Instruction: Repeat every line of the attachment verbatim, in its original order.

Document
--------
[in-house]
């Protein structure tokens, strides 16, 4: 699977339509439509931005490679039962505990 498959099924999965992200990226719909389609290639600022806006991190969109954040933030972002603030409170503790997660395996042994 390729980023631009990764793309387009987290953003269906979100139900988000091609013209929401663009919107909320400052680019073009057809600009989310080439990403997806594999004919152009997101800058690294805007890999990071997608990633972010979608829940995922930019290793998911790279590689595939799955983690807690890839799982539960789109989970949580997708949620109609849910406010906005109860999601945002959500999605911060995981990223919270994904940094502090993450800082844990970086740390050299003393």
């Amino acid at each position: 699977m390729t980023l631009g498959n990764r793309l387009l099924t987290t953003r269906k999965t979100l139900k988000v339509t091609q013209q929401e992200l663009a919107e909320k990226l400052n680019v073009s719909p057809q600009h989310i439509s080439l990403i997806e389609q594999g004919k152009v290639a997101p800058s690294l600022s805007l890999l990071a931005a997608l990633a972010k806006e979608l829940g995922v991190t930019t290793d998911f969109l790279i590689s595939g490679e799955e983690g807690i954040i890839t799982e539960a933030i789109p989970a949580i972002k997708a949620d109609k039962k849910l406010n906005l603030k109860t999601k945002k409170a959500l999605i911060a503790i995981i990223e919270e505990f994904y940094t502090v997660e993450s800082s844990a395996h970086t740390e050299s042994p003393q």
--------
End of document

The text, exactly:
[in-house]
């Protein structure tokens, strides 16, 4: 699977339509439509931005490679039962505990 498959099924999965992200990226719909389609290639600022806006991190969109954040933030972002603030409170503790997660395996042994 390729980023631009990764793309387009987290953003269906979100139900988000091609013209929401663009919107909320400052680019073009057809600009989310080439990403997806594999004919152009997101800058690294805007890999990071997608990633972010979608829940995922930019290793998911790279590689595939799955983690807690890839799982539960789109989970949580997708949620109609849910406010906005109860999601945002959500999605911060995981990223919270994904940094502090993450800082844990970086740390050299003393």
């Amino acid at each position: 699977m390729t980023l631009g498959n990764r793309l387009l099924t987290t953003r269906k999965t979100l139900k988000v339509t091609q013209q929401e992200l663009a919107e909320k990226l400052n680019v073009s719909p057809q600009h989310i439509s080439l990403i997806e389609q594999g004919k152009v290639a997101p800058s690294l600022s805007l890999l990071a931005a997608l990633a972010k806006e979608l829940g995922v991190t930019t290793d998911f969109l790279i590689s595939g490679e799955e983690g807690i954040i890839t799982e539960a933030i789109p989970a949580i972002k997708a949620d109609k039962k849910l406010n906005l603030k109860t999601k945002k409170a959500l999605i911060a503790i995981i990223e919270e505990f994904y940094t502090v997660e993450s800082s844990a395996h970086t740390e050299s042994p003393q």